The Illinois Supreme Court recently upheld a Chicago man’s conviction on a charge of aggravated discharge of a firearm toward a police officer, despite the fact that the defendant did not fire the weapon and claims he was unaware the shooter was armed.
Illinois Common Criminal Design Rule
In People v. Fernandez, Fernandez was convicted of a single charge of aggravated discharge of a firearm toward a police officer (he was initially charged with one count of burglary and two counts of aggravated discharge, but the trial court merged the three charges into a single charge). Fernandez and his friend drove to a church under the Dan Ryan Expressway, where the friend attempted to burglarize a vehicle. Fernandez’ friend was approached by a police officer and opened fire as Fernandez drove away.
Fernandez claimed he had no idea that his friend had a gun.
A Chicago resident commits the crime of aggravated discharge of a firearm toward a police officer if he “knowingly or intentionally” discharges a firearm in the direction of a police officer. If Fernandez did not fire the weapon, how, then, could his conviction have been upheld?
In a previous post I discussed the felony murder rule, which allows a defendant who commits a forcible felony to be charged with murder if the victim dies during the commission of the felony, even though the defendant did not cause the victim’s death. The theory behind the felony murder rule is that forcible felonies are inherently dangerous crimes, so the defendant should know there is high likelihood that the victim will be injured or killed.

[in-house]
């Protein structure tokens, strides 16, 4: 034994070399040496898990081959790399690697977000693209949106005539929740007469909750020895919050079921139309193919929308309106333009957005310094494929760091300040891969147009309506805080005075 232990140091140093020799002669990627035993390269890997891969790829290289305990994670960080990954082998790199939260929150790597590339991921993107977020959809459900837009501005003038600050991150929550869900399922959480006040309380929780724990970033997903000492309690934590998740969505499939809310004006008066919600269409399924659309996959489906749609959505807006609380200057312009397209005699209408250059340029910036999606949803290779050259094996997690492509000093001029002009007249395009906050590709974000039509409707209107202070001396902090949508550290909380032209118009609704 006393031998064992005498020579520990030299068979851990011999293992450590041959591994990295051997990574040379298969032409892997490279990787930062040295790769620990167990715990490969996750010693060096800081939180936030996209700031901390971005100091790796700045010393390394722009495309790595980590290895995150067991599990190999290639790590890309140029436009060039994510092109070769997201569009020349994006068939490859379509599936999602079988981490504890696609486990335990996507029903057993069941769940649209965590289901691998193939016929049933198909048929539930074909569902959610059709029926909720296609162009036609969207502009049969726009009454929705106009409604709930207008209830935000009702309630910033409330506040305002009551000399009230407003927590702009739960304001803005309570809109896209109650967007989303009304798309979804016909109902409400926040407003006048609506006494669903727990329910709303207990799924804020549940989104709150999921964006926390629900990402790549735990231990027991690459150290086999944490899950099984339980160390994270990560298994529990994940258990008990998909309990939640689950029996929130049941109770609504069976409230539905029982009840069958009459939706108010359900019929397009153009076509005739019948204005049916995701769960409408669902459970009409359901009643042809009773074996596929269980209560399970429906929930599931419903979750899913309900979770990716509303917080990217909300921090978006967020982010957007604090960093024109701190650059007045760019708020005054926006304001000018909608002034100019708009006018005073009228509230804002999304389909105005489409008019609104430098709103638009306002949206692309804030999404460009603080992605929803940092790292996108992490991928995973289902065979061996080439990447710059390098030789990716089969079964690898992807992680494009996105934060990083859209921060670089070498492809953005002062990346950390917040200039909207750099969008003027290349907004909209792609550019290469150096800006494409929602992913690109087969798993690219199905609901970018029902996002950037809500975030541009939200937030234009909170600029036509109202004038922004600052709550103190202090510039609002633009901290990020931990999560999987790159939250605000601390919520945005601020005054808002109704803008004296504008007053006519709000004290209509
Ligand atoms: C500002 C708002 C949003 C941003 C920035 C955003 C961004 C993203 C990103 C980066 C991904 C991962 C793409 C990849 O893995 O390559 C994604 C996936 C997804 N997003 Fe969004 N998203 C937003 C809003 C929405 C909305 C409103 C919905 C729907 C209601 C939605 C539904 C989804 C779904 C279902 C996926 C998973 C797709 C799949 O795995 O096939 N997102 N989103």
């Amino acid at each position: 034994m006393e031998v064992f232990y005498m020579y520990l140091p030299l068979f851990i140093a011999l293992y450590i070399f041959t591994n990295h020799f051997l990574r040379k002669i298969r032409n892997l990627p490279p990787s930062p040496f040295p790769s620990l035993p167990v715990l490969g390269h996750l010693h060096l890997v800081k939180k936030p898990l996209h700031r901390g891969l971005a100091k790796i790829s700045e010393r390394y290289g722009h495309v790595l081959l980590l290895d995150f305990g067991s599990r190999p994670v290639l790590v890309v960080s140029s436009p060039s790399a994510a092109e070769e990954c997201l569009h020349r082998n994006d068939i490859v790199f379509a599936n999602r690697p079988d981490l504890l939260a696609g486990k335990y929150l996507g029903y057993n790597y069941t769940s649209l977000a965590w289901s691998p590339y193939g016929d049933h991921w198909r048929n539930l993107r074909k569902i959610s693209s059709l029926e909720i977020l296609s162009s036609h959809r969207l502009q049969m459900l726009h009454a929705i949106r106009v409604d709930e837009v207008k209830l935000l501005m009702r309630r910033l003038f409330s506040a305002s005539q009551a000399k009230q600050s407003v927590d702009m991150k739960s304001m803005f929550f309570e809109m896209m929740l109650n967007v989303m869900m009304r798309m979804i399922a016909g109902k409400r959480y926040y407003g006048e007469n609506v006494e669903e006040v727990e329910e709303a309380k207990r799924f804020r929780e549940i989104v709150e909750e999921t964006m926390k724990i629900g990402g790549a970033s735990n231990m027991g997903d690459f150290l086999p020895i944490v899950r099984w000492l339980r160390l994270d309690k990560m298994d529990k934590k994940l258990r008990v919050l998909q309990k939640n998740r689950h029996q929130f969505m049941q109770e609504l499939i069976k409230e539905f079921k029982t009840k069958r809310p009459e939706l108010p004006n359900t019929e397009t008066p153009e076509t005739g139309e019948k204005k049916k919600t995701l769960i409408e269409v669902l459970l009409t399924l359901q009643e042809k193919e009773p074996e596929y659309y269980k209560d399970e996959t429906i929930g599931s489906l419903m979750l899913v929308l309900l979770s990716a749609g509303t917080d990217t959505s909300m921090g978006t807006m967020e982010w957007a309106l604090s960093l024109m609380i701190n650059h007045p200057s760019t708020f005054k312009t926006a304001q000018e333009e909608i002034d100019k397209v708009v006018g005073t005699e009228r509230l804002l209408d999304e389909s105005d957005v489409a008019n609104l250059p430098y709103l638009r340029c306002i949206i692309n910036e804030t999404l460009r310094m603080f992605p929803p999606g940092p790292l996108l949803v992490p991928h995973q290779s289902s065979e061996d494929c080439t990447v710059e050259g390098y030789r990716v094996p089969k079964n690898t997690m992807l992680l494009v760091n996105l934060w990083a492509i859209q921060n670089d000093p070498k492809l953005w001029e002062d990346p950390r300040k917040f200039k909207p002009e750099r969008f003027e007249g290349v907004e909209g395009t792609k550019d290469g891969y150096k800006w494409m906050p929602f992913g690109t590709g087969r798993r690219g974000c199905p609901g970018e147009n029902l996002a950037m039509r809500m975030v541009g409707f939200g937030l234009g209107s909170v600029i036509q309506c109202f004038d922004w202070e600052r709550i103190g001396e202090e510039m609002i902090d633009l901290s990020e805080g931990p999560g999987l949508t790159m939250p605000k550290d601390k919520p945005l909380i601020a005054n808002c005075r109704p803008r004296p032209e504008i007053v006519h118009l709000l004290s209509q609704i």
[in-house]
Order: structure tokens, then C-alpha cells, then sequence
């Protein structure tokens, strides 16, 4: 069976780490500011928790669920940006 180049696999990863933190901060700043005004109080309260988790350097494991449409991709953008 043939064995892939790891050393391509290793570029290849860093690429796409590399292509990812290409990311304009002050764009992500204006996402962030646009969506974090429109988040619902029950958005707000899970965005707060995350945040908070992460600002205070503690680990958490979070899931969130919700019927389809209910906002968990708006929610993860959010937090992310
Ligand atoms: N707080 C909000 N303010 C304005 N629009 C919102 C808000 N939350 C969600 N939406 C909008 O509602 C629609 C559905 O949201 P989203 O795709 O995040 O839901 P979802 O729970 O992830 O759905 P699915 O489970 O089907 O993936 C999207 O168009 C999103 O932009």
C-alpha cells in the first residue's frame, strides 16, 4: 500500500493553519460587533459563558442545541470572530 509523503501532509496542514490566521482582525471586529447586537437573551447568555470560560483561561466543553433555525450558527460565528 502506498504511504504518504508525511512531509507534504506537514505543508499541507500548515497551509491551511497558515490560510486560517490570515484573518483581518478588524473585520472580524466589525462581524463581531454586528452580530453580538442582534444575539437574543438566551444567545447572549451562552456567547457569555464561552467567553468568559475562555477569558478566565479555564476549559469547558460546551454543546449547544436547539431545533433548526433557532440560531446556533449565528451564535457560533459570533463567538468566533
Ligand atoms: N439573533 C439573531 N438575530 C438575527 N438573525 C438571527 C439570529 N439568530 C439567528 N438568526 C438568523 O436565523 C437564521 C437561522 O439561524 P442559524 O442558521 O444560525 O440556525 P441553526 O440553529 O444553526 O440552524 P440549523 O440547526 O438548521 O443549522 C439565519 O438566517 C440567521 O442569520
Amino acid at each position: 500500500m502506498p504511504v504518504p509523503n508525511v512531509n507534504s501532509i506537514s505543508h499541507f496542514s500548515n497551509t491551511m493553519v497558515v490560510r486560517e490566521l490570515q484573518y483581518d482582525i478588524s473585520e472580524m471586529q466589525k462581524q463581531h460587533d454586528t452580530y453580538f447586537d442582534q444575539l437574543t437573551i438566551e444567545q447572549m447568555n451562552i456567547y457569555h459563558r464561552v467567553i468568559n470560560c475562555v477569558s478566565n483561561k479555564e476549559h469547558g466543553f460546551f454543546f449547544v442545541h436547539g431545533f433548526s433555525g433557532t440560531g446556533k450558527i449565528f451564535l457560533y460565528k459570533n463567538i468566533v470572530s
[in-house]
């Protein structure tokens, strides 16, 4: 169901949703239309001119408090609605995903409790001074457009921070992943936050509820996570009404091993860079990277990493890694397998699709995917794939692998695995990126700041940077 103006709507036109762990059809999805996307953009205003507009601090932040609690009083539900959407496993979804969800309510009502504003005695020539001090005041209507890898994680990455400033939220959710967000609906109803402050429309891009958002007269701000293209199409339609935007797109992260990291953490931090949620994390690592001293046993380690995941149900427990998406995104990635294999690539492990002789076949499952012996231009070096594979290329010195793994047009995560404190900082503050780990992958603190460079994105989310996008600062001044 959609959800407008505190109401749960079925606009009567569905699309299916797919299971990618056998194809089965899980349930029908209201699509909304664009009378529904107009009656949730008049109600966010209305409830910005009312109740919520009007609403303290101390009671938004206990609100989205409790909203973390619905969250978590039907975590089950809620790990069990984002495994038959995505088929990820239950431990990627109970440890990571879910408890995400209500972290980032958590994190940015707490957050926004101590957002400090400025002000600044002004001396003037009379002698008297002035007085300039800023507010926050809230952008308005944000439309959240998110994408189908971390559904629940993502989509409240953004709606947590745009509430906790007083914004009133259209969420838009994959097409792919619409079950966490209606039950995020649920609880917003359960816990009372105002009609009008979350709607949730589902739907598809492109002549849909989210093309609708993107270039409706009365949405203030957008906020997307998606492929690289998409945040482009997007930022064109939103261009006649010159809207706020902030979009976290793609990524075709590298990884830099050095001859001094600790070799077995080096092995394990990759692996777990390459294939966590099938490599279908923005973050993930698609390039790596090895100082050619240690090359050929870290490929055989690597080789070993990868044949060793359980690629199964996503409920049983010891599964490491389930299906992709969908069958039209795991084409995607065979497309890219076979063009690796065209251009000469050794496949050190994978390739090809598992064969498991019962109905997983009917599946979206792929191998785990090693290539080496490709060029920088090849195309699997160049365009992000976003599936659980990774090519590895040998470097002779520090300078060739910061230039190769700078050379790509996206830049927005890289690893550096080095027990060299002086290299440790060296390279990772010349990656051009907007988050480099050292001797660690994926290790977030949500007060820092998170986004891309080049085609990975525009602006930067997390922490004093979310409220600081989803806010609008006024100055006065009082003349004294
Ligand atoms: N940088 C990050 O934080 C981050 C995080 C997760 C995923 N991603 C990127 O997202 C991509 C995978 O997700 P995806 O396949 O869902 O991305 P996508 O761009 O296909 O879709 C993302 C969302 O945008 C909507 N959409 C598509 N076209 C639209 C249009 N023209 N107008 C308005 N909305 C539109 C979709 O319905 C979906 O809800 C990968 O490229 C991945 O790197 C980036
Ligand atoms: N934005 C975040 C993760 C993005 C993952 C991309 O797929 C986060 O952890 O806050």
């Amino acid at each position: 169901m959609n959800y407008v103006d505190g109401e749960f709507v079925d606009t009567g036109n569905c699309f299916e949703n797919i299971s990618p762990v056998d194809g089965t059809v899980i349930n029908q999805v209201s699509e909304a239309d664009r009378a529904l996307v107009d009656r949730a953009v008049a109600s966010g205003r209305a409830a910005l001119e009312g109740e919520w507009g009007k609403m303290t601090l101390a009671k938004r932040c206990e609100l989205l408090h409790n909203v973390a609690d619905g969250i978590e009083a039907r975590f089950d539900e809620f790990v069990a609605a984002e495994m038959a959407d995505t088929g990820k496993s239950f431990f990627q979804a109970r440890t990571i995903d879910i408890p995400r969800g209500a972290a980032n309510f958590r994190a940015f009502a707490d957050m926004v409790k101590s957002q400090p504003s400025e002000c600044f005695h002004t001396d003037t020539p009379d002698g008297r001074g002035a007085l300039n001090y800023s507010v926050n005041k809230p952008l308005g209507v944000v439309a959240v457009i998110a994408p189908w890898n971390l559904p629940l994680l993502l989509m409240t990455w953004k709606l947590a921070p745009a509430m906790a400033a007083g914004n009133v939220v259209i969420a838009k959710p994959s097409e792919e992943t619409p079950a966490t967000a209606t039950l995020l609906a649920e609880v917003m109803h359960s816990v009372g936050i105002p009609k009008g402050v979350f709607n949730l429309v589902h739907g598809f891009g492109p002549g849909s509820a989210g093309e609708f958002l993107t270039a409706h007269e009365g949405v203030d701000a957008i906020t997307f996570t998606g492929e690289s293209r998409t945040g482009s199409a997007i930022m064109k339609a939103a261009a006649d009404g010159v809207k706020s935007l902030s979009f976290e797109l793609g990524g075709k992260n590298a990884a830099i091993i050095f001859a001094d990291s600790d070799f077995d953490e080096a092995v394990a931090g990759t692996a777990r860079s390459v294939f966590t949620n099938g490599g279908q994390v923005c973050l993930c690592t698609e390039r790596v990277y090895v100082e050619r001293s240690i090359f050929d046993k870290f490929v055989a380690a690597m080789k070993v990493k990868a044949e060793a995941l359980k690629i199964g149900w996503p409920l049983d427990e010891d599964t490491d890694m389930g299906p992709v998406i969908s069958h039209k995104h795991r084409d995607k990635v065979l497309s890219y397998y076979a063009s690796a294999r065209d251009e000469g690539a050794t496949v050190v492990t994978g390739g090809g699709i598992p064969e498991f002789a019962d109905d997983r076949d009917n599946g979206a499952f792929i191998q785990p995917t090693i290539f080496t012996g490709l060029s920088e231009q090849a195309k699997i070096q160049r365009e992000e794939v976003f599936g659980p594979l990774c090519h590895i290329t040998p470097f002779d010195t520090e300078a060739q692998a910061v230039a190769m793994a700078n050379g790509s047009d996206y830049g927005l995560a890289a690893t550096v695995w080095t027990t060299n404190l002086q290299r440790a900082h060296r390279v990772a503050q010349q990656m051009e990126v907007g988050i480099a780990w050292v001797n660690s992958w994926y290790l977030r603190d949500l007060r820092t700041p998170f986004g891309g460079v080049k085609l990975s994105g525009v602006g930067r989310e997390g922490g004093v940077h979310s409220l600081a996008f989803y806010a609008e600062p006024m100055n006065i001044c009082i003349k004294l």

The common design rule is the felony murder equivalent to non-forcible felonies. Under the common design rule, if two or more people are involved in a common design agreement, any acts committed by one party in furtherance of that common design “are considered to be the acts of all parties . . .and all are equally responsible for the consequences of those further acts.”
Fernandez argued that because he did not know that his friend was armed, he cannot be held responsible for aggravated discharge of a weapon toward a police officer, and because he did not know his companion planned to commit that crime. The court rejected this argument, stating that because Fernandez admitted that he intended to help his friend burglarize the vehicle (by knowingly driving him around town looking for vehicles to burglarize), he is equally responsible for his friend’s conduct. “Conduct”, the court stated, “encompasses any criminal act done in furtherance of the planned and intended act.” In this case, Fernandez’ companion discharged his weapon toward the police officer in furtherance of the burglary, i.e., in an attempt to evade arrest.
Therefore, under the common design rule, just as in the felony murder rule, intent is irrelevant. What is relevant is whether the defendant intended to commit the underlying crime. If the prosecution can prove that, then all parties to the crime are responsible for the actions of the others.